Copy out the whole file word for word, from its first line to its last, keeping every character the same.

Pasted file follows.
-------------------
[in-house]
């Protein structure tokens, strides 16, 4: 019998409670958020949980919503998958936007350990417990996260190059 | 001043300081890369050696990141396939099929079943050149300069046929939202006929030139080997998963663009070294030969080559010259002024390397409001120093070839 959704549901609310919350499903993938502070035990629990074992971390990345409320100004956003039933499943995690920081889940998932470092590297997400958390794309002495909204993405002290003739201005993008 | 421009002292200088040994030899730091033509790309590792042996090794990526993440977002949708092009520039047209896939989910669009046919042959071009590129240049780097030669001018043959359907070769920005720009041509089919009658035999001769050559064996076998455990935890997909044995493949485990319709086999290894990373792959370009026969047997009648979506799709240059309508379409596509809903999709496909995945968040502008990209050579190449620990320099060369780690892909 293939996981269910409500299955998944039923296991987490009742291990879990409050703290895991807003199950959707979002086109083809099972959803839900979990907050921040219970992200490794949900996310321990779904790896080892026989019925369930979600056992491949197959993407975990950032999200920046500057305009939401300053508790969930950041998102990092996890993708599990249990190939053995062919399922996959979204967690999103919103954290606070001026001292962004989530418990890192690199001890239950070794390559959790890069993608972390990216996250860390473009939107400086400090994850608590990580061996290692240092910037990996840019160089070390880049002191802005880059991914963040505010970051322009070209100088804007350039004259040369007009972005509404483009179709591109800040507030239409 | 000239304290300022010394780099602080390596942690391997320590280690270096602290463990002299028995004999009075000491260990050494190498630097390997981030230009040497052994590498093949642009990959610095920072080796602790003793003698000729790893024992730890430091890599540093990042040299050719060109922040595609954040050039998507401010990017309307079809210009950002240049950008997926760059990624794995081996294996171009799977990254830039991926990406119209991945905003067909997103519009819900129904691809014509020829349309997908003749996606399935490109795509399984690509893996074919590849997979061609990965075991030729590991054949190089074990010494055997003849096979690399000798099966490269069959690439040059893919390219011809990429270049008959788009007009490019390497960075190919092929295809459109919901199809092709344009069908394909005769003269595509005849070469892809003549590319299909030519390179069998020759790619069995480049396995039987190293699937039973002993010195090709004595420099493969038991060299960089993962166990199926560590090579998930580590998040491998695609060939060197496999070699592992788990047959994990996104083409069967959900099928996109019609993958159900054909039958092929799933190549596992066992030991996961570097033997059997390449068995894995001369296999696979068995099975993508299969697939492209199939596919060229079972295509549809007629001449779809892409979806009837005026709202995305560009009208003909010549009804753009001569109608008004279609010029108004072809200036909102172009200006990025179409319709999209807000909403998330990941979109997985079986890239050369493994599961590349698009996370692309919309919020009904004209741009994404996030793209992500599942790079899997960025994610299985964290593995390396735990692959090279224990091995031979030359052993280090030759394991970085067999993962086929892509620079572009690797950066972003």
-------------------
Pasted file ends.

[in-house]
């Protein structure tokens, strides 16, 4: 019998409670958020949980919503998958936007350990417990996260190059 | 001043300081890369050696990141396939099929079943050149300069046929939202006929030139080997998963663009070294030969080559010259002024390397409001120093070839 959704549901609310919350499903993938502070035990629990074992971390990345409320100004956003039933499943995690920081889940998932470092590297997400958390794309002495909204993405002290003739201005993008 | 421009002292200088040994030899730091033509790309590792042996090794990526993440977002949708092009520039047209896939989910669009046919042959071009590129240049780097030669001018043959359907070769920005720009041509089919009658035999001769050559064996076998455990935890997909044995493949485990319709086999290894990373792959370009026969047997009648979506799709240059309508379409596509809903999709496909995945968040502008990209050579190449620990320099060369780690892909 293939996981269910409500299955998944039923296991987490009742291990879990409050703290895991807003199950959707979002086109083809099972959803839900979990907050921040219970992200490794949900996310321990779904790896080892026989019925369930979600056992491949197959993407975990950032999200920046500057305009939401300053508790969930950041998102990092996890993708599990249990190939053995062919399922996959979204967690999103919103954290606070001026001292962004989530418990890192690199001890239950070794390559959790890069993608972390990216996250860390473009939107400086400090994850608590990580061996290692240092910037990996840019160089070390880049002191802005880059991914963040505010970051322009070209100088804007350039004259040369007009972005509404483009179709591109800040507030239409 | 000239304290300022010394780099602080390596942690391997320590280690270096602290463990002299028995004999009075000491260990050494190498630097390997981030230009040497052994590498093949642009990959610095920072080796602790003793003698000729790893024992730890430091890599540093990042040299050719060109922040595609954040050039998507401010990017309307079809210009950002240049950008997926760059990624794995081996294996171009799977990254830039991926990406119209991945905003067909997103519009819900129904691809014509020829349309997908003749996606399935490109795509399984690509893996074919590849997979061609990965075991030729590991054949190089074990010494055997003849096979690399000798099966490269069959690439040059893919390219011809990429270049008959788009007009490019390497960075190919092929295809459109919901199809092709344009069908394909005769003269595509005849070469892809003549590319299909030519390179069998020759790619069995480049396995039987190293699937039973002993010195090709004595420099493969038991060299960089993962166990199926560590090579998930580590998040491998695609060939060197496999070699592992788990047959994990996104083409069967959900099928996109019609993958159900054909039958092929799933190549596992066992030991996961570097033997059997390449068995894995001369296999696979068995099975993508299969697939492209199939596919060229079972295509549809007629001449779809892409979806009837005026709202995305560009009208003909010549009804753009001569109608008004279609010029108004072809200036909102172009200006990025179409319709999209807000909403998330990941979109997985079986890239050369493994599961590349698009996370692309919309919020009904004209741009994404996030793209992500599942790079899997960025994610299985964290593995390396735990692959090279224990091995031979030359052993280090030759394991970085067999993962086929892509620079572009690797950066972003």